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This article was considered for deletion at Wikipedia on December 13 2014. This is a backup of Wikipedia:Shukko. All of its AfDs can be found at Wikipedia:Special:PrefixIndex/Wikipedia:Articles_for_deletion/Shukko, the first at Wikipedia:Wikipedia:Articles_for_deletion/Shukko. Purge

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Shukko (出向, from 出るmeaning to leave and 向う meaning to go towards) is a form of job transfer occurring in Japanese companies. A “Shukko” most often stands for a transfer of an employee from a main branch of a company to a branch office of the same company or an associated company. Rarely, it might be towards a non-affiliated company as well. [1]

The main characteristic of the so-called “Japanese style of business administration” is lifetime employment (or 終身雇用 in Japanese). Because of that, Shukko has a key role in the support and sustainment of this Japanese style of long term employment.

In Japan, Shukko has a negative reputation, because it is often used as a way to reduce personnel expenses in a company. However there are also positive aspects of Shukko – cases where it is used as a way to give employees the chance to gather corporate experience and broaden their careers. (Futagami et al., 1998)

Types of Shukko

Since each company makes their own conditions for Shukko, it is hard to clearly separate the different types of Shukko. However, looking at what the purpose for Shukko is, two types can be defined:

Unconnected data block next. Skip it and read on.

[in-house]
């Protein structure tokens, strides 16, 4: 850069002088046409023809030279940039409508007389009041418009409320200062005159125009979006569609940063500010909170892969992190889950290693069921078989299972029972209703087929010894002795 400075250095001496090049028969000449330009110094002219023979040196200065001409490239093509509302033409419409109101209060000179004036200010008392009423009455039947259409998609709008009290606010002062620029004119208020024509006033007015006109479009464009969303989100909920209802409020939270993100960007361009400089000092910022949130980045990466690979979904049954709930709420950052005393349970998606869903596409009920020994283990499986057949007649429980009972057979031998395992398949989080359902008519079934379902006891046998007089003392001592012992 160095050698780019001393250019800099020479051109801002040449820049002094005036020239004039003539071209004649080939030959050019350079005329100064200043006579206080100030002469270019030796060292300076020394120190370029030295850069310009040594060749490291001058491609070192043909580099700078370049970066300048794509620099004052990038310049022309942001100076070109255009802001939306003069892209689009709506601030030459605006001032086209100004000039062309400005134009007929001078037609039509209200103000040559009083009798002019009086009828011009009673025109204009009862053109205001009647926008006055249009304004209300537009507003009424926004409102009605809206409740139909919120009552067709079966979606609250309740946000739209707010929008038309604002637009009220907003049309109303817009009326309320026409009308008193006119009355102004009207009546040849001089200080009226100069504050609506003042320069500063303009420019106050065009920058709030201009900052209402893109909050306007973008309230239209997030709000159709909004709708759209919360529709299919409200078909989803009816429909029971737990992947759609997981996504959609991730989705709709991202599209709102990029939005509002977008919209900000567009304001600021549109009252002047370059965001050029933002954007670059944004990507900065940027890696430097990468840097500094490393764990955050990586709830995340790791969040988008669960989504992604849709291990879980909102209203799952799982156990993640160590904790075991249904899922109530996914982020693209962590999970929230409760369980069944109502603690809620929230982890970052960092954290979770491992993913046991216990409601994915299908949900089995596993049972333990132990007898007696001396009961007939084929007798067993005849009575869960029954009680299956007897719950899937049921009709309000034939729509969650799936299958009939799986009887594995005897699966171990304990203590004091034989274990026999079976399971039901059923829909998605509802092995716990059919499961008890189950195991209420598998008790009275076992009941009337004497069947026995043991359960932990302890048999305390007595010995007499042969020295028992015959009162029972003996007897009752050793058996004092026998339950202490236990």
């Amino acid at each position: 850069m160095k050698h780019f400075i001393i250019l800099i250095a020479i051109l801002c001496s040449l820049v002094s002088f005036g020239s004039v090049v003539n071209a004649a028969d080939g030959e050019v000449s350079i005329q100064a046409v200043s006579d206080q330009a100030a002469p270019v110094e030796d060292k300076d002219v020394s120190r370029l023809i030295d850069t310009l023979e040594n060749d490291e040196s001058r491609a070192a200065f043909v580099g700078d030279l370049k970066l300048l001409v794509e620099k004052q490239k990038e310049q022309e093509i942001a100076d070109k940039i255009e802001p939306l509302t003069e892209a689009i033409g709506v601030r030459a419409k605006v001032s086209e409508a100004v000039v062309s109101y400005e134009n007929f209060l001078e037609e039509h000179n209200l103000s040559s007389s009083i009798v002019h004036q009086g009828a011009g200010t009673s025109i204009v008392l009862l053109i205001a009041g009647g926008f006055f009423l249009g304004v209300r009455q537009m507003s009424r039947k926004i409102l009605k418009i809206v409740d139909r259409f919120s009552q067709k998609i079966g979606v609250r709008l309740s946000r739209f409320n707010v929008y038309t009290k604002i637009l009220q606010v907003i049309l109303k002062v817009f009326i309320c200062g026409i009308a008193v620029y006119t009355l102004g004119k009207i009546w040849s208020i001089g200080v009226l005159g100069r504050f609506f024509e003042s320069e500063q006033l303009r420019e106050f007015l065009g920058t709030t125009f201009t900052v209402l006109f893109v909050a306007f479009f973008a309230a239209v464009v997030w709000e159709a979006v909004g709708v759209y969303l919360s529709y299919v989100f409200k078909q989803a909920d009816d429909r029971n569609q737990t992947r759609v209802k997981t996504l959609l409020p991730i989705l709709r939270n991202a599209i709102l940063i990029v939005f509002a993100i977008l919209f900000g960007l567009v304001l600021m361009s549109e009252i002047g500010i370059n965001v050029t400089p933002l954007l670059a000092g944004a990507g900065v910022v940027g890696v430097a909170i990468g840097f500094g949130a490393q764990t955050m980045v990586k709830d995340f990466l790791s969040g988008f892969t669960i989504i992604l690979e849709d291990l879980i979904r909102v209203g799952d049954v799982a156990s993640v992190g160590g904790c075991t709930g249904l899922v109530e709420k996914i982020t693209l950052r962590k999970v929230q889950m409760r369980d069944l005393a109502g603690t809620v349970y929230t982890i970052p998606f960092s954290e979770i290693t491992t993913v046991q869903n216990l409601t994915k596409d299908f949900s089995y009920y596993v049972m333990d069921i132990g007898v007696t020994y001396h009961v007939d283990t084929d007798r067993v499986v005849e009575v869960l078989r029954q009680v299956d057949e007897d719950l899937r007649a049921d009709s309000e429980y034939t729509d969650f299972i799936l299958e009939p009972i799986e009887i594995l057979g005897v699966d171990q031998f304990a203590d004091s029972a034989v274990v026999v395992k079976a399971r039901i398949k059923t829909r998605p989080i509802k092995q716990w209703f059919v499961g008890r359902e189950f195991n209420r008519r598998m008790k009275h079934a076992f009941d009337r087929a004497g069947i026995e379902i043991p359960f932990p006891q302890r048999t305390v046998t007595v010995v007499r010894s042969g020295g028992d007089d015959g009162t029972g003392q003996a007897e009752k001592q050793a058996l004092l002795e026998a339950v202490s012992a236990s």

This type involves the previously described positive aspect of Shukko. In this type, most often employees transfer on their own will, because they see this as an opportunity to gather experience and “step up” in the company – gain a promotion or a bonus.


This type is the main reason for the negative reputation of Shukko. Because of the lifetime employment and seniority system, companies have to force employees to transfer to another post in an attempt to reduce personnel expenses. The Nenko System (or simply put - the longer you stay in the company, the higher your salary grows) is the complete opposite of the merit-based wage system. What happens is, that in the seniority system most often employees end up receiving salaries that do not respond to their abilities, and that is the main reason companies resort to said forced transfers.


  1. Futagami , S., Waragai, T., & Westphal, T. (June 1998). Shukko in Japanese Companies and Its Economic and Managerial Effects, WZB SOCIAL SCIENCE RESEARCH CENTER BERLIN, FS IV 98 - 5 , 1-4 page. Retrieved: [July 17, 2014]





  1. 弁護士として公認会計士として金融庁出向経験は Asahi Judiciary Retrieved: [March 24, 2014]
  2. リコー出向取り消しへ Retrieved: [July 19, 2014]
  3. 震災復興支援機構に出向して岩手県沿岸部で働いた経験 Journal of Law and Economics Retrieved: [April 21, 2014]
  4. 出向という名の「追い出し部屋」 Asahi Shinbun Retrieved: [July 14, 2013]